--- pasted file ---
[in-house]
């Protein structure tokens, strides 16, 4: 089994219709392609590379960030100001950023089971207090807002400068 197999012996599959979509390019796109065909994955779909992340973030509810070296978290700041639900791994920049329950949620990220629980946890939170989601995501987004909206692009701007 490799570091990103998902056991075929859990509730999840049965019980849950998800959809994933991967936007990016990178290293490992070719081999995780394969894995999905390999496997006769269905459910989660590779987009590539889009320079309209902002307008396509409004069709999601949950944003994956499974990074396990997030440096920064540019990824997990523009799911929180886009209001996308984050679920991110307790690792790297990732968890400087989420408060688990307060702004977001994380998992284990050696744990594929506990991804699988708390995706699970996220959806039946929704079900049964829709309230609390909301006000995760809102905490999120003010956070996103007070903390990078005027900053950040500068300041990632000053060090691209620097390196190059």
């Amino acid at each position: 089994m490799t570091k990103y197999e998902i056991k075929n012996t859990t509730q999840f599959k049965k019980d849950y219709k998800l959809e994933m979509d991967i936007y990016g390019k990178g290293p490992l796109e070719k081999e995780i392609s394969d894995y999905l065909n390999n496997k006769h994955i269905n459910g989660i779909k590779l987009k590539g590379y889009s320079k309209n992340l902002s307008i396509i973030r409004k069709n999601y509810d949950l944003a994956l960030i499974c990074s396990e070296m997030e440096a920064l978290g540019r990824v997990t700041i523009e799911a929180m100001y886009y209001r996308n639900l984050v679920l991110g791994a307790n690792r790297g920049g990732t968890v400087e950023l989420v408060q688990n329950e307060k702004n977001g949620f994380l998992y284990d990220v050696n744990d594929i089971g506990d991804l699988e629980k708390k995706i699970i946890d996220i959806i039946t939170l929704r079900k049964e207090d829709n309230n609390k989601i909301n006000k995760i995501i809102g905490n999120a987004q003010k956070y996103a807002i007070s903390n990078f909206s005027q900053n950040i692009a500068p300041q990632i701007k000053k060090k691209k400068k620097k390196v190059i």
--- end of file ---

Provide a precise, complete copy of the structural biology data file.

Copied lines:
[in-house]
């Protein structure tokens, strides 16, 4: 089994219709392609590379960030100001950023089971207090807002400068 197999012996599959979509390019796109065909994955779909992340973030509810070296978290700041639900791994920049329950949620990220629980946890939170989601995501987004909206692009701007 490799570091990103998902056991075929859990509730999840049965019980849950998800959809994933991967936007990016990178290293490992070719081999995780394969894995999905390999496997006769269905459910989660590779987009590539889009320079309209902002307008396509409004069709999601949950944003994956499974990074396990997030440096920064540019990824997990523009799911929180886009209001996308984050679920991110307790690792790297990732968890400087989420408060688990307060702004977001994380998992284990050696744990594929506990991804699988708390995706699970996220959806039946929704079900049964829709309230609390909301006000995760809102905490999120003010956070996103007070903390990078005027900053950040500068300041990632000053060090691209620097390196190059």
């Amino acid at each position: 089994m490799t570091k990103y197999e998902i056991k075929n012996t859990t509730q999840f599959k049965k019980d849950y219709k998800l959809e994933m979509d991967i936007y990016g390019k990178g290293p490992l796109e070719k081999e995780i392609s394969d894995y999905l065909n390999n496997k006769h994955i269905n459910g989660i779909k590779l987009k590539g590379y889009s320079k309209n992340l902002s307008i396509i973030r409004k069709n999601y509810d949950l944003a994956l960030i499974c990074s396990e070296m997030e440096a920064l978290g540019r990824v997990t700041i523009e799911a929180m100001y886009y209001r996308n639900l984050v679920l991110g791994a307790n690792r790297g920049g990732t968890v400087e950023l989420v408060q688990n329950e307060k702004n977001g949620f994380l998992y284990d990220v050696n744990d594929i089971g506990d991804l699988e629980k708390k995706i699970i946890d996220i959806i039946t939170l929704r079900k049964e207090d829709n309230n609390k989601i909301n006000k995760i995501i809102g905490n999120a987004q003010k956070y996103a807002i007070s903390n990078f909206s005027q900053n950040i692009a500068p300041q990632i701007k000053k060090k691209k400068k620097k390196v190059i």